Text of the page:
The Hong Kong crisis is something the world has seen time and again: authoritarian rulers seeking to repress the innate human desire for freedom, self-expression and self-government.
The scenes remind us of Budapest in 1956 and the Prague Spring of 1968, of Tiananmen Square in 1989 and Moscow in recent weeks. The next chapter is unfolding today as the Chinese Communist Party terrorizes the people of Hong Kong.
An estimated 2 million Hong Kongers — about a fourth of the population — are demonstrating for the freedoms and autonomy that have made their city a global success. They are protesting the government in Beijing and its determination, in violation of its promises, to chip away at those freedoms.
The protestors want their liberties preserved, the territory’s autonomy respected, and justice for those the security services have detained, brutalized or murdered. Contrary to Communist propaganda, this citizen uprising is no foreign conspiracy. If anything, the world’s leading democratic nations have been slow to respond. Only one capital is responsible for what is unfolding in Hong Kong: Beijing. The demonstrators are responding to its efforts to exert ever more influence and control over what is supposed to be an autonomous region.
It is crucial to recognize that the dynamics that led to this crisis didn’t begin in Hong Kong and won’t end there. The turmoil is the result of Beijing’s systematic ratcheting up of its domestic oppression and its pursuit of hegemony abroad.
Years ago, it was reasonable to think that China’s rapid development and integration into the global economy might lead it to embrace prevailing international rules, that success would give Beijing a stake in the systems that uphold peace and prosperity. Now it is clear the Communist Party wants to write its own rules and impose them on others.
For evidence of China’s hunger for power, consider the fate of its other supposedly autonomous regions. In Tibet, Beijing’s brutal response to unrest in 1959 drove tens of thousands into exile and killed tens of thousands more. In Xinjiang, a mostly Muslim province, the state has displaced ethnic Uighur minorities through population transfers and established an elaborate architecture of social and political surveillance, including ethnic prison camps. Xinjiang is no autonomous region; it is a modern gulag. In both cases, Beijing spent decades methodically tightening its grip.
Beijing has sought to write a similar story in Hong Kong, albeit more subtly. But Hong Kongers are not cut off from the truth by China’s “Great Firewall.” They recognized a bill to allow extradition to the mainland as a significant threat to their legal and political autonomy. So China’s leaders now face a choice. Will they intensify pressure on Hong Kong, gambling that the rest of the world will look the other way? Or will Beijing conclude that further repression in Hong Kong would bring further consequences?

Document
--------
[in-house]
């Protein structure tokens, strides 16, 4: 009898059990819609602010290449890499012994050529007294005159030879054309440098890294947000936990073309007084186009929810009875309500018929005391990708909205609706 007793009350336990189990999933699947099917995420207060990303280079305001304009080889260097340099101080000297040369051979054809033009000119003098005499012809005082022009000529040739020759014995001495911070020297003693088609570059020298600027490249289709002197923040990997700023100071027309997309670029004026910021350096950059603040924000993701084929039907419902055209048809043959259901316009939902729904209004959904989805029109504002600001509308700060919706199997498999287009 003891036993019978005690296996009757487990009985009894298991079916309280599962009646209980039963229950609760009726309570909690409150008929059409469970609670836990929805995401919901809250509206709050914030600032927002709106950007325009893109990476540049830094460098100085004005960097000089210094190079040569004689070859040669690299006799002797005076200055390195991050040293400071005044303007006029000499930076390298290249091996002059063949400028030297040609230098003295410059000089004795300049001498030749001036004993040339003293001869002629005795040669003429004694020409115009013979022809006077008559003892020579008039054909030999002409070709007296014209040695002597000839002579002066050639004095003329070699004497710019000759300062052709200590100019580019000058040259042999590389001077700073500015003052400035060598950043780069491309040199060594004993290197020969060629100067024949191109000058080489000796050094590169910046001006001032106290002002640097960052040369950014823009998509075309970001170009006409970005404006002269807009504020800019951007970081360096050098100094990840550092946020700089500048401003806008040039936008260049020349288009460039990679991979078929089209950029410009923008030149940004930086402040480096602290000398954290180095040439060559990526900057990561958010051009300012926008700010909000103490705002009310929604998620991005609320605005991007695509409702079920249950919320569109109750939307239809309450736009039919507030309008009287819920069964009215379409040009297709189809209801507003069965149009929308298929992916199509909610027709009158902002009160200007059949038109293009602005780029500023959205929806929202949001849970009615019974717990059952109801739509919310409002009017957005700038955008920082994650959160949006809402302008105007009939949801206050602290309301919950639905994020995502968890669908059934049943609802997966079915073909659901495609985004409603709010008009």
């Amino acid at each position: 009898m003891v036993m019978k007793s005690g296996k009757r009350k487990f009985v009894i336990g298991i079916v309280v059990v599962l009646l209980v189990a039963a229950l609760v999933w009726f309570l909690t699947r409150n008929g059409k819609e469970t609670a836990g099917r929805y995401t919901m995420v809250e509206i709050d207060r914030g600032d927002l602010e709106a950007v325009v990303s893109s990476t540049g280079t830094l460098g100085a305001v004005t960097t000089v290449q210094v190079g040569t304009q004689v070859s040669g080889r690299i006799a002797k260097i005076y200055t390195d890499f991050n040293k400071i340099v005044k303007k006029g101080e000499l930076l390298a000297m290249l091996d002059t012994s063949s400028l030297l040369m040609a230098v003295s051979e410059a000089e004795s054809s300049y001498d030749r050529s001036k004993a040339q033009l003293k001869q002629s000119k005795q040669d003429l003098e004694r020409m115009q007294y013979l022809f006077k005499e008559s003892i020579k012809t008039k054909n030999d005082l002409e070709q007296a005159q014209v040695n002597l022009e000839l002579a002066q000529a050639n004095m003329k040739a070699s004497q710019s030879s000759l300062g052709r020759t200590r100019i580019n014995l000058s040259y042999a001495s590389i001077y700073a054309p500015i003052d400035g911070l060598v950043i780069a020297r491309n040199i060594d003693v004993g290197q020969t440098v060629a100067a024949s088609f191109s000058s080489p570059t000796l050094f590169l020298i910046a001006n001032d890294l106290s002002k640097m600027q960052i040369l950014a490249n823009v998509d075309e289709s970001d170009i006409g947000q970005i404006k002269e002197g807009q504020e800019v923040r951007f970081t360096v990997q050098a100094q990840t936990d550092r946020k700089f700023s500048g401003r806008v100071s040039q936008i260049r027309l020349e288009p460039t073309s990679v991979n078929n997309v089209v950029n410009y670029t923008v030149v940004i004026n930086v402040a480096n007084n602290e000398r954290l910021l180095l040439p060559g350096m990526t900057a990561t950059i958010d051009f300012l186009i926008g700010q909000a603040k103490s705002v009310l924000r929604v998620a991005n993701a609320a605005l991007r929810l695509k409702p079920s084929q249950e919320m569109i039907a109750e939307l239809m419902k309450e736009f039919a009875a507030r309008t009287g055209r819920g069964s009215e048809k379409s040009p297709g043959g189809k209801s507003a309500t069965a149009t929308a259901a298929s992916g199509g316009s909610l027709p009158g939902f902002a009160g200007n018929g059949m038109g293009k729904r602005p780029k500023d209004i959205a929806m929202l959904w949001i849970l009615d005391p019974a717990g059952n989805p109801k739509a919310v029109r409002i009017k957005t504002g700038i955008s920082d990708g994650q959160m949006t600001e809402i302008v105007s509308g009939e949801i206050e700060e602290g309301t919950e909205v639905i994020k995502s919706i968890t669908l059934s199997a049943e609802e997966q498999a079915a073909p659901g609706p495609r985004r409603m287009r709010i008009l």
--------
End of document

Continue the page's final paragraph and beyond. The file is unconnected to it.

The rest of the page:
China’s trading partners, including the United States, should make it clear that any crackdown would have real and painful costs. I wrote the Hong Kong Policy Act of 1992, which extended special privileges to the region because of its unique status. This special access to the U.S. and other nations helped drive the investment and modernization that have enriched Hong Kong, and Beijing by extension. Beijing must know the Senate will reconsider that special relationship, among other steps, if Hong Kong’s autonomy is eroded.
I support extending and expanding the law’s reporting requirements to illuminate Beijing’s interference in Hong Kong. And the Senate will do more. I have asked Jim Risch, chairman of the Foreign Relations Committee, to examine Beijing’s actions in Hong Kong and its efforts to expand the Communist Party’s influence and surveillance across China and beyond.
I am working with Lindsey Graham, chairman of the Appropriations Subcommittee for State and Foreign Operations, to fund democracy and human-rights programs across Asia. I will maintain our strong focus on rebuilding and modernizing the military, continuing the huge strides of the past 2½ years, so that our ability to project power and defend American interests keeps pace with this major competitor.
But it is not America’s task alone to address these threats. The world is awakening to China’s abusive and aggressive practices, from unfair trade actions to intellectual-property theft to offshore expansion. Now Hong Kong has plastered front pages with yet another cautionary tale about how the Chinese regime treats those within its envisioned sphere of influence and disregards international agreements that govern them.
Every trading nation and democracy that values individual liberty and privacy has a stake here. Their choice is not between the U.S. and China but between a free, fair international system and the internal oppression, surveillance and modern vassal system China seeks to impose.
The U.S., for its own interests, seeks international peace, a good relationship with China and a mutually prosperous future for our peoples. Hong Kong is only one piece of the complex set of interests that makes up the U.S.-China relationship. But China’s treatment of the people of Hong Kong will shape how the U.S. approaches other key aspects of our relationship.
As Beijing grapples with growing domestic unrest and slowing economic growth, it should pause before threatening a key engine of its growth and provoking the international community. Beijing can step back from chaos to pursue freer and fairer trade and greater respect for sovereignty and human rights. These basic steps can ensure a more prosperous and peaceful future for all of our citizens.
Mitch McConnell, R-Ky., is the U.S. Senate majority leader. He can be reached through Stephanie Penn at Stephanie_Penn@mcconnell.senate.gov.